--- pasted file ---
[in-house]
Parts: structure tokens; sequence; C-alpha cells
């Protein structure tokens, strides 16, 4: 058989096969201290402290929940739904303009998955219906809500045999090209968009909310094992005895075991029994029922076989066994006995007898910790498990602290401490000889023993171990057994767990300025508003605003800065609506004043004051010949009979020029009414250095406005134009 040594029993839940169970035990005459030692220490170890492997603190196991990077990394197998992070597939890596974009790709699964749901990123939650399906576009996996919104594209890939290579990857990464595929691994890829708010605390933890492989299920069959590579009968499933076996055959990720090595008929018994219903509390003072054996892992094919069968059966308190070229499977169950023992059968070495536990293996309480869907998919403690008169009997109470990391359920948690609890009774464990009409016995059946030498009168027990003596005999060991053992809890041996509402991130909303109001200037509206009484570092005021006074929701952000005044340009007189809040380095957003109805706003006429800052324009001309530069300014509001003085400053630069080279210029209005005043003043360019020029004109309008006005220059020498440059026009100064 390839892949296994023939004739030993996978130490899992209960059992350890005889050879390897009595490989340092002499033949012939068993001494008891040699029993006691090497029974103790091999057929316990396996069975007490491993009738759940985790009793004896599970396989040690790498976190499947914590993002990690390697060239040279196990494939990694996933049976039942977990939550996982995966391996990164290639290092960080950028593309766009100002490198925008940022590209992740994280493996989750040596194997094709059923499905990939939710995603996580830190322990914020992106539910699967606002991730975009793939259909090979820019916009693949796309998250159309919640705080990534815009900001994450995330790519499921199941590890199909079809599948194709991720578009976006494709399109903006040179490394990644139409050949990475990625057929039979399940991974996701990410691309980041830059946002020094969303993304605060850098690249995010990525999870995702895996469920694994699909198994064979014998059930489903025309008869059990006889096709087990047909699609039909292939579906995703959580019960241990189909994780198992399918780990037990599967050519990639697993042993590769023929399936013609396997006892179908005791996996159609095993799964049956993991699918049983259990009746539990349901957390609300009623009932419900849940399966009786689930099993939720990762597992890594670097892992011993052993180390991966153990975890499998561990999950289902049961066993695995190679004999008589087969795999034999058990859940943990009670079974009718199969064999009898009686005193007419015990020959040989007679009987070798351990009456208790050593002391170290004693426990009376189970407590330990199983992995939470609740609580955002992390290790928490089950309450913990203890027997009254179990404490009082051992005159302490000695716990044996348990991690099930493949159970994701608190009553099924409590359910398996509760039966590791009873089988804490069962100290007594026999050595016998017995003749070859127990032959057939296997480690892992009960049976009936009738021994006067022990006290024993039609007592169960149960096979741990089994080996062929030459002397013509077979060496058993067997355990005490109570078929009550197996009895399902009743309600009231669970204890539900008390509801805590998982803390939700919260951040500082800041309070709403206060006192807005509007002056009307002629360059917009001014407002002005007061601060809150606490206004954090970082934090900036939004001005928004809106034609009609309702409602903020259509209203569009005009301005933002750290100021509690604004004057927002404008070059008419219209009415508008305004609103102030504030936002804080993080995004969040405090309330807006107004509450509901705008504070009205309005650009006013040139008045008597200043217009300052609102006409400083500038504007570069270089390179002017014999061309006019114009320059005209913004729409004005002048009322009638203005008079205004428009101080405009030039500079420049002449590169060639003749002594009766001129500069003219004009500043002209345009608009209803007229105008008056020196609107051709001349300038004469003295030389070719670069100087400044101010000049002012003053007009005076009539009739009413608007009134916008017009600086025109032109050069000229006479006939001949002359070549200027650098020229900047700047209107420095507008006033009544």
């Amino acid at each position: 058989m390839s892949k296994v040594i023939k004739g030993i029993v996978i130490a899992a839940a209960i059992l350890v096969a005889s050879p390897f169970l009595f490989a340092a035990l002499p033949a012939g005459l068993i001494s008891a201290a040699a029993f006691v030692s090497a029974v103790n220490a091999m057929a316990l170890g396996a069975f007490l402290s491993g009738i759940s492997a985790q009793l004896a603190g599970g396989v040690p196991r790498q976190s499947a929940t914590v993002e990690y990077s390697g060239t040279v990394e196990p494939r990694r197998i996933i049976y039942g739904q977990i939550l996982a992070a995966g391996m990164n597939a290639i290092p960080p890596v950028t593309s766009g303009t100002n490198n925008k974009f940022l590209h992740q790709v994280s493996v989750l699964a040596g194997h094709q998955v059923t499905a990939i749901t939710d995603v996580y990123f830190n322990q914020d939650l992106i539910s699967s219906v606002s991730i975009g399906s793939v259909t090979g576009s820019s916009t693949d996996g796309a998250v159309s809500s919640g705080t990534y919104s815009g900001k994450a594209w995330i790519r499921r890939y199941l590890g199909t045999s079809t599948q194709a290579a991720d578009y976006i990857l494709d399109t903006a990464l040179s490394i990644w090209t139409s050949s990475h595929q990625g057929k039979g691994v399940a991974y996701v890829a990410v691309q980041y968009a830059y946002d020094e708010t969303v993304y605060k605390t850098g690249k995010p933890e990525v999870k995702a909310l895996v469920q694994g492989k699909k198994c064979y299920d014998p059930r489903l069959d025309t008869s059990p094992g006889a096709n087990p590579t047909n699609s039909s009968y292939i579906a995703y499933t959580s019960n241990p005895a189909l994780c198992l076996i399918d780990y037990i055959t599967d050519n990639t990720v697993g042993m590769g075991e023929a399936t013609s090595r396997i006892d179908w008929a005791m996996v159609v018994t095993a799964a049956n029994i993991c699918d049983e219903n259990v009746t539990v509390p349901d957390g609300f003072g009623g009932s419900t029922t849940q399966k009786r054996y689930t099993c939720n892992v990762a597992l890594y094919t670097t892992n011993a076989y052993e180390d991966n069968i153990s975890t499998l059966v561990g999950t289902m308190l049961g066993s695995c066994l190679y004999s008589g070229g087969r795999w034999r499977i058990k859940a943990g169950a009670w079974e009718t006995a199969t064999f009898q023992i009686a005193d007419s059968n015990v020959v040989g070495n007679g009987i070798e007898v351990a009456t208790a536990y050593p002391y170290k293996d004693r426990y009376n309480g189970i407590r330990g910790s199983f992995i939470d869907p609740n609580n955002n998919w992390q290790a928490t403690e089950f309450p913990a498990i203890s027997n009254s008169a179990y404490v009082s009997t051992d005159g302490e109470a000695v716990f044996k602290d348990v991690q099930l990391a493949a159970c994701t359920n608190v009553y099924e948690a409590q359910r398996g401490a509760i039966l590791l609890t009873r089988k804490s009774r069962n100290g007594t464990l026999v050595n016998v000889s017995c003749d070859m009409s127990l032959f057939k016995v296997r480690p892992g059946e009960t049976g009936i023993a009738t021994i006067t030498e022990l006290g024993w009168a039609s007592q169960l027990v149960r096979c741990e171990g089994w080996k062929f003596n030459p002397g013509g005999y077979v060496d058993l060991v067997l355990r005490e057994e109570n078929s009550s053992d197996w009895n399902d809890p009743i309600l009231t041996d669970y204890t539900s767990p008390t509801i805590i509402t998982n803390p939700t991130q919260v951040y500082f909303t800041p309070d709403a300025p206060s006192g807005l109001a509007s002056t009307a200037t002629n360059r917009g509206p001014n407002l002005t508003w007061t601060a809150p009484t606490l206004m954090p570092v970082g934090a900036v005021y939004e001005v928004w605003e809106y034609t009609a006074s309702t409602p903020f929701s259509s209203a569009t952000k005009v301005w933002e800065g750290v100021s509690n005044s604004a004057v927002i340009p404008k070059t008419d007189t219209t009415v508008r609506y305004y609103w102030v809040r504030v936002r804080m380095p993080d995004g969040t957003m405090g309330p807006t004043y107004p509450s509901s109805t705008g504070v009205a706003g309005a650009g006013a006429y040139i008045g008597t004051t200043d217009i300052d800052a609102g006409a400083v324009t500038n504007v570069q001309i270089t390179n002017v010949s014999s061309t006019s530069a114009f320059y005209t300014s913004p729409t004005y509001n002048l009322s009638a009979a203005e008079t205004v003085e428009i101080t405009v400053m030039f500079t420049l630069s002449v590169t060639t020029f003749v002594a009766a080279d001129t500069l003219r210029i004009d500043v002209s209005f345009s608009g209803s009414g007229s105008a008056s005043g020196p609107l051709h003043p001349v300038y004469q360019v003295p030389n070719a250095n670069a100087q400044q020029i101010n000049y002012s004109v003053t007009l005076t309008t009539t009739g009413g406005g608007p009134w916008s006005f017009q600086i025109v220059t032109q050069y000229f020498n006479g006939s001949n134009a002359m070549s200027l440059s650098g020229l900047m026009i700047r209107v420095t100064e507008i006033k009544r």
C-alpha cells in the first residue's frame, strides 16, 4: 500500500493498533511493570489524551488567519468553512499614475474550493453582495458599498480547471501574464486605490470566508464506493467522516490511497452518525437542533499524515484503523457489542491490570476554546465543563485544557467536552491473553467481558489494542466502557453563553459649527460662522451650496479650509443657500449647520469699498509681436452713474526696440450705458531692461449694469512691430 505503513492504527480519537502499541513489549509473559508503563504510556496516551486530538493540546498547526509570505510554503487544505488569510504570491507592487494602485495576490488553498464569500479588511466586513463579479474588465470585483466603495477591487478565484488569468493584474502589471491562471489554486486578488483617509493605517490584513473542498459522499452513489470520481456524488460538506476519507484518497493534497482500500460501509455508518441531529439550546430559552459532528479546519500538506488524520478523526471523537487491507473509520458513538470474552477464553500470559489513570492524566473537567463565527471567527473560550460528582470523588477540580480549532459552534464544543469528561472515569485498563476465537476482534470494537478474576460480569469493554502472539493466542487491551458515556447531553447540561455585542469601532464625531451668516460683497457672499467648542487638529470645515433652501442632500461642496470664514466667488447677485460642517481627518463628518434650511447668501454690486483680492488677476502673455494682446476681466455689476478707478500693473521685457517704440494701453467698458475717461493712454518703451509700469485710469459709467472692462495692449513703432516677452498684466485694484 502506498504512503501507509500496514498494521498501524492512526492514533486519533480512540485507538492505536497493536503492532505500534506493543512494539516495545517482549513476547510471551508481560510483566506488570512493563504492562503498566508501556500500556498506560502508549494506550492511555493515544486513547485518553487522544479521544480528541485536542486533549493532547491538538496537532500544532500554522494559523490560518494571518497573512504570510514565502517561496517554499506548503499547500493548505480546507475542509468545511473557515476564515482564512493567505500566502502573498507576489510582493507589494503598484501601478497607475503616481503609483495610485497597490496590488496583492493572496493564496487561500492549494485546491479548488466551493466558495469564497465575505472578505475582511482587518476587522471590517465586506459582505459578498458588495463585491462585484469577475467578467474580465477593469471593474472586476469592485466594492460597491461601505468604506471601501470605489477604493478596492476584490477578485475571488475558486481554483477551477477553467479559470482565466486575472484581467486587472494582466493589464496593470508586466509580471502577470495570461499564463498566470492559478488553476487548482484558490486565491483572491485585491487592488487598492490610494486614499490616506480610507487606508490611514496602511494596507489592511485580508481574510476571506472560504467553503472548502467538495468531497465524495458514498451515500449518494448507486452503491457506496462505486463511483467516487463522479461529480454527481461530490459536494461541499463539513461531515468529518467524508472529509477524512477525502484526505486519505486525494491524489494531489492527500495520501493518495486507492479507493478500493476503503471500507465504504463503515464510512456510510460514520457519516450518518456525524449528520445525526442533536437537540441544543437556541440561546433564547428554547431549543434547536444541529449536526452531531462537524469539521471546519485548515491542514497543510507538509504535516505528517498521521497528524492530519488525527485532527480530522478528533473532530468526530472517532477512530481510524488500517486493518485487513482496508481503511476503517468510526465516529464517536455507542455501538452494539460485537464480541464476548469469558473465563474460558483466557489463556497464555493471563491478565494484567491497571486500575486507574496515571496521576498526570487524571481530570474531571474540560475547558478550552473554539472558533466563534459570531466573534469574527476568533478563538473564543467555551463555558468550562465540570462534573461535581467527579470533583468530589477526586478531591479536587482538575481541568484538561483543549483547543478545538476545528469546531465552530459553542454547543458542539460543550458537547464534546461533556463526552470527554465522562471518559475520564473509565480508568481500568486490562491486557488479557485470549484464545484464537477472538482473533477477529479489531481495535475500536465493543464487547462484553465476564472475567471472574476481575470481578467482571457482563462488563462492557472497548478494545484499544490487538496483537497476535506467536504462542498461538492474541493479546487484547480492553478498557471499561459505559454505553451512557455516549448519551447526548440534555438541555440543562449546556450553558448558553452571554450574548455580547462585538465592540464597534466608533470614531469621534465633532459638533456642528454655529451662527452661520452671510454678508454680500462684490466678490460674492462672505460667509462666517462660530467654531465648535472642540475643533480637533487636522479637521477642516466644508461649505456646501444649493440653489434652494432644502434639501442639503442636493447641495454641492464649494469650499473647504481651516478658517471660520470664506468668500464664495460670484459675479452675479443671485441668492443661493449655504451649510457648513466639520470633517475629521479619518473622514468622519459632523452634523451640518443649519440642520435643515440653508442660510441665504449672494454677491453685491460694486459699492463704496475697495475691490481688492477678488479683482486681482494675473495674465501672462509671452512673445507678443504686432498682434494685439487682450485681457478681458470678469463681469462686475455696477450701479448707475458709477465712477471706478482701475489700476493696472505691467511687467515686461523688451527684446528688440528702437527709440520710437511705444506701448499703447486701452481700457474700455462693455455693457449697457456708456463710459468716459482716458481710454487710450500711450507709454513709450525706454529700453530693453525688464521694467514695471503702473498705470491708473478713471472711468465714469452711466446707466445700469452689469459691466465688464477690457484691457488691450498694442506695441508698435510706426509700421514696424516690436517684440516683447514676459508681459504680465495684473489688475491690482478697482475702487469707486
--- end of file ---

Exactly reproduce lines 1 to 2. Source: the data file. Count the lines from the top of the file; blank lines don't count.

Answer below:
[in-house]
Parts: structure tokens; sequence; C-alpha cells